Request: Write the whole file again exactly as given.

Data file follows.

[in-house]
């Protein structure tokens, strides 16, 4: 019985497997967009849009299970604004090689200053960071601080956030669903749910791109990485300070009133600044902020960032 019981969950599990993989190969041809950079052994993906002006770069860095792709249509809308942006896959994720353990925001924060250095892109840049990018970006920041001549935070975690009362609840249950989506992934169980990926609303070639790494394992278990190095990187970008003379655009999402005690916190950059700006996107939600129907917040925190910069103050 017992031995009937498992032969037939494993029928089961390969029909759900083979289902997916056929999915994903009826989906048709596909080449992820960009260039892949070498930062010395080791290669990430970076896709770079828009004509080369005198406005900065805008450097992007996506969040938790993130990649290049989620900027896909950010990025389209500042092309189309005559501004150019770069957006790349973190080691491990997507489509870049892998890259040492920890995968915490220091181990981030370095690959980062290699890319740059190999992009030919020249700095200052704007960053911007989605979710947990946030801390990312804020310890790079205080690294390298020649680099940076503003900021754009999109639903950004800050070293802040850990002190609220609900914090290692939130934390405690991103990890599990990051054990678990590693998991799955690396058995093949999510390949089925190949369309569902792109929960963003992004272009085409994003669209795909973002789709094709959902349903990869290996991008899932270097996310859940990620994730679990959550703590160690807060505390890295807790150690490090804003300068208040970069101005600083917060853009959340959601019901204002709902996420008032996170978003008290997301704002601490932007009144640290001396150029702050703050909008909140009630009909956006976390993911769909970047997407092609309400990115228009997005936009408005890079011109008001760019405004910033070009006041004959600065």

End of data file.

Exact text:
[in-house]
């Protein structure tokens, strides 16, 4: 019985497997967009849009299970604004090689200053960071601080956030669903749910791109990485300070009133600044902020960032 019981969950599990993989190969041809950079052994993906002006770069860095792709249509809308942006896959994720353990925001924060250095892109840049990018970006920041001549935070975690009362609840249950989506992934169980990926609303070639790494394992278990190095990187970008003379655009999402005690916190950059700006996107939600129907917040925190910069103050 017992031995009937498992032969037939494993029928089961390969029909759900083979289902997916056929999915994903009826989906048709596909080449992820960009260039892949070498930062010395080791290669990430970076896709770079828009004509080369005198406005900065805008450097992007996506969040938790993130990649290049989620900027896909950010990025389209500042092309189309005559501004150019770069957006790349973190080691491990997507489509870049892998890259040492920890995968915490220091181990981030370095690959980062290699890319740059190999992009030919020249700095200052704007960053911007989605979710947990946030801390990312804020310890790079205080690294390298020649680099940076503003900021754009999109639903950004800050070293802040850990002190609220609900914090290692939130934390405690991103990890599990990051054990678990590693998991799955690396058995093949999510390949089925190949369309569902792109929960963003992004272009085409994003669209795909973002789709094709959902349903990869290996991008899932270097996310859940990620994730679990959550703590160690807060505390890295807790150690490090804003300068208040970069101005600083917060853009959340959601019901204002709902996420008032996170978003008290997301704002601490932007009144640290001396150029702050703050909008909140009630009909956006976390993911769909970047997407092609309400990115228009997005936009408005890079011109008001760019405004910033070009006041004959600065």